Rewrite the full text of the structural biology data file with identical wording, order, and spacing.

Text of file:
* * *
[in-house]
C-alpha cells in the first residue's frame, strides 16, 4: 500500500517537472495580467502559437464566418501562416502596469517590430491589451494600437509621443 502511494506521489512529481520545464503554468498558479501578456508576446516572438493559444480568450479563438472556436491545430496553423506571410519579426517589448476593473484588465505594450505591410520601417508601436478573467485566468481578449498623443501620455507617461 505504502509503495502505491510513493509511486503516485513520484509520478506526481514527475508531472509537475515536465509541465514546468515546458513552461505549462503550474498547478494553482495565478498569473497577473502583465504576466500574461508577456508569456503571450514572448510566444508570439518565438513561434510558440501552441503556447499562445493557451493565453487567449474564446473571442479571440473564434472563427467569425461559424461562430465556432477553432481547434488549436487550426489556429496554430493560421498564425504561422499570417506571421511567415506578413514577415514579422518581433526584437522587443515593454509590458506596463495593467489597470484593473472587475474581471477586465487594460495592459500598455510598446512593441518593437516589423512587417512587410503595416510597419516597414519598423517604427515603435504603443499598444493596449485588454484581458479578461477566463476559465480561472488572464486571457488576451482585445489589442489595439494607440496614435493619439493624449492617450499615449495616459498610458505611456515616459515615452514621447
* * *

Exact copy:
[in-house]
C-alpha cells in the first residue's frame, strides 16, 4: 500500500517537472495580467502559437464566418501562416502596469517590430491589451494600437509621443 502511494506521489512529481520545464503554468498558479501578456508576446516572438493559444480568450479563438472556436491545430496553423506571410519579426517589448476593473484588465505594450505591410520601417508601436478573467485566468481578449498623443501620455507617461 505504502509503495502505491510513493509511486503516485513520484509520478506526481514527475508531472509537475515536465509541465514546468515546458513552461505549462503550474498547478494553482495565478498569473497577473502583465504576466500574461508577456508569456503571450514572448510566444508570439518565438513561434510558440501552441503556447499562445493557451493565453487567449474564446473571442479571440473564434472563427467569425461559424461562430465556432477553432481547434488549436487550426489556429496554430493560421498564425504561422499570417506571421511567415506578413514577415514579422518581433526584437522587443515593454509590458506596463495593467489597470484593473472587475474581471477586465487594460495592459500598455510598446512593441518593437516589423512587417512587410503595416510597419516597414519598423517604427515603435504603443499598444493596449485588454484581458479578461477566463476559465480561472488572464486571457488576451482585445489589442489595439494607440496614435493619439493624449492617450499615449495616459498610458505611456515616459515615452514621447